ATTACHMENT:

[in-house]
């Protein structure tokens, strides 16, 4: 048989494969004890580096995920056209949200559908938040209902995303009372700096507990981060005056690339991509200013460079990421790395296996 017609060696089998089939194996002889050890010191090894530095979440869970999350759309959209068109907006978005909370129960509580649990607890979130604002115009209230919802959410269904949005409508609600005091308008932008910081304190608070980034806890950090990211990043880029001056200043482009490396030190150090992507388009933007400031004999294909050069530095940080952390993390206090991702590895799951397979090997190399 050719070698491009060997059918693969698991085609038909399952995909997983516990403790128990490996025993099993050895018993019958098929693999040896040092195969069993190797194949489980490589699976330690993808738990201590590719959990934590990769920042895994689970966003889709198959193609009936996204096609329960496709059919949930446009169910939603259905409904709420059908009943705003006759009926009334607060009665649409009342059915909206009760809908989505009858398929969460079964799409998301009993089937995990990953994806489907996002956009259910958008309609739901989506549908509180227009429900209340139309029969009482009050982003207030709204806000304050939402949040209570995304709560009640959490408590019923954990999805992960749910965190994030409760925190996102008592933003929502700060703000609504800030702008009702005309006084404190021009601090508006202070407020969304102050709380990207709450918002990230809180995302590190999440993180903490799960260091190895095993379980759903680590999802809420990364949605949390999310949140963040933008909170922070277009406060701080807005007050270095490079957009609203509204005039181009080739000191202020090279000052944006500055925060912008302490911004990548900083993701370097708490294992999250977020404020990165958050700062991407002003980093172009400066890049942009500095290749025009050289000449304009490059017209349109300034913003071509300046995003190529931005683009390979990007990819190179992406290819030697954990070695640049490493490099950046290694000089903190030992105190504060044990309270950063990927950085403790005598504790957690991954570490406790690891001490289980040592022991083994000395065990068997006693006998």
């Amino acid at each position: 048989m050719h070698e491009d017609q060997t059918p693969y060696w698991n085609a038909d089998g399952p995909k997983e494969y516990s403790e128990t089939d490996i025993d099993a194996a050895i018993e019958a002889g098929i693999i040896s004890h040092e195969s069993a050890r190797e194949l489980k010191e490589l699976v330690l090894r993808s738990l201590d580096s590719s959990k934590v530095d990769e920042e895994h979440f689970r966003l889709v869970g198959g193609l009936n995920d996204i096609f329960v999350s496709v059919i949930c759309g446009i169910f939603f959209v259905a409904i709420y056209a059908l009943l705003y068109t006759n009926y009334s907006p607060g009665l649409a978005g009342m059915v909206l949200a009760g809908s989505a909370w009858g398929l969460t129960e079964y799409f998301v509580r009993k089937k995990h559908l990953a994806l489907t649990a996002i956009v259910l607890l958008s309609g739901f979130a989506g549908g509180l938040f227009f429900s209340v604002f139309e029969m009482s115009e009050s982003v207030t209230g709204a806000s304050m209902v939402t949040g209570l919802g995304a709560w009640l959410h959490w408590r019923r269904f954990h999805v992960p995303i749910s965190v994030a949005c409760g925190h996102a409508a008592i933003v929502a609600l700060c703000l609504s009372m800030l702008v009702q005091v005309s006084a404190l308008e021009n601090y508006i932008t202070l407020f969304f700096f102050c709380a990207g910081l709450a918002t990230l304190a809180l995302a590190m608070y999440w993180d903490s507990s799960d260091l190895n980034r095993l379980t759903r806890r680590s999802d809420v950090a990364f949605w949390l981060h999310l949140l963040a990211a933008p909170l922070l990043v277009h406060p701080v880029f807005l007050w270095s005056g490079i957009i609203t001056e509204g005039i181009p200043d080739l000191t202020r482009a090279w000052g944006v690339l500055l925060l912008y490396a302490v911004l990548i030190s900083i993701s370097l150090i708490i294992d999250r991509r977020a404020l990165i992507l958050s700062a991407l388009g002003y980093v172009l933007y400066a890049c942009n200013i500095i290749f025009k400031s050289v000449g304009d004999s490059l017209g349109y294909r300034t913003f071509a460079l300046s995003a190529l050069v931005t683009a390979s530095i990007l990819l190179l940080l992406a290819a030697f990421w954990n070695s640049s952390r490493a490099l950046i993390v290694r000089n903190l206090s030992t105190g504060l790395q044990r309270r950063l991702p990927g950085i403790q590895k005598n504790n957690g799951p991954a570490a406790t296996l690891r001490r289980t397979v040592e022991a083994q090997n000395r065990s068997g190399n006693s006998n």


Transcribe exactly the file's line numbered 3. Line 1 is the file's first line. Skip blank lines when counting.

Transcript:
């Amino acid at each position: 048989m050719h070698e491009d017609q060997t059918p693969y060696w698991n085609a038909d089998g399952p995909k997983e494969y516990s403790e128990t089939d490996i025993d099993a194996a050895i018993e019958a002889g098929i693999i040896s004890h040092e195969s069993a050890r190797e194949l489980k010191e490589l699976v330690l090894r993808s738990l201590d580096s590719s959990k934590v530095d990769e920042e895994h979440f689970r966003l889709v869970g198959g193609l009936n995920d996204i096609f329960v999350s496709v059919i949930c759309g446009i169910f939603f959209v259905a409904i709420y056209a059908l009943l705003y068109t006759n009926y009334s907006p607060g009665l649409a978005g009342m059915v909206l949200a009760g809908s989505a909370w009858g398929l969460t129960e079964y799409f998301v509580r009993k089937k995990h559908l990953a994806l489907t649990a996002i956009v259910l607890l958008s309609g739901f979130a989506g549908g509180l938040f227009f429900s209340v604002f139309e029969m009482s115009e009050s982003v207030t209230g709204a806000s304050m209902v939402t949040g209570l919802g995304a709560w009640l959410h959490w408590r019923r269904f954990h999805v992960p995303i749910s965190v994030a949005c409760g925190h996102a409508a008592i933003v929502a609600l700060c703000l609504s009372m800030l702008v009702q005091v005309s006084a404190l308008e021009n601090y508006i932008t202070l407020f969304f700096f102050c709380a990207g910081l709450a918002t990230l304190a809180l995302a590190m608070y999440w993180d903490s507990s799960d260091l190895n980034r095993l379980t759903r806890r680590s999802d809420v950090a990364f949605w949390l981060h999310l949140l963040a990211a933008p909170l922070l990043v277009h406060p701080v880029f807005l007050w270095s005056g490079i957009i609203t001056e509204g005039i181009p200043d080739l000191t202020r482009a090279w000052g944006v690339l500055l925060l912008y490396a302490v911004l990548i030190s900083i993701s370097l150090i708490i294992d999250r991509r977020a404020l990165i992507l958050s700062a991407l388009g002003y980093v172009l933007y400066a890049c942009n200013i500095i290749f025009k400031s050289v000449g304009d004999s490059l017209g349109y294909r300034t913003f071509a460079l300046s995003a190529l050069v931005t683009a390979s530095i990007l990819l190179l940080l992406a290819a030697f990421w954990n070695s640049s952390r490493a490099l950046i993390v290694r000089n903190l206090s030992t105190g504060l790395q044990r309270r950063l991702p990927g950085i403790q590895k005598n504790n957690g799951p991954a570490a406790t296996l690891r001490r289980t397979v040592e022991a083994q090997n000395r065990s068997g190399n006693s006998n």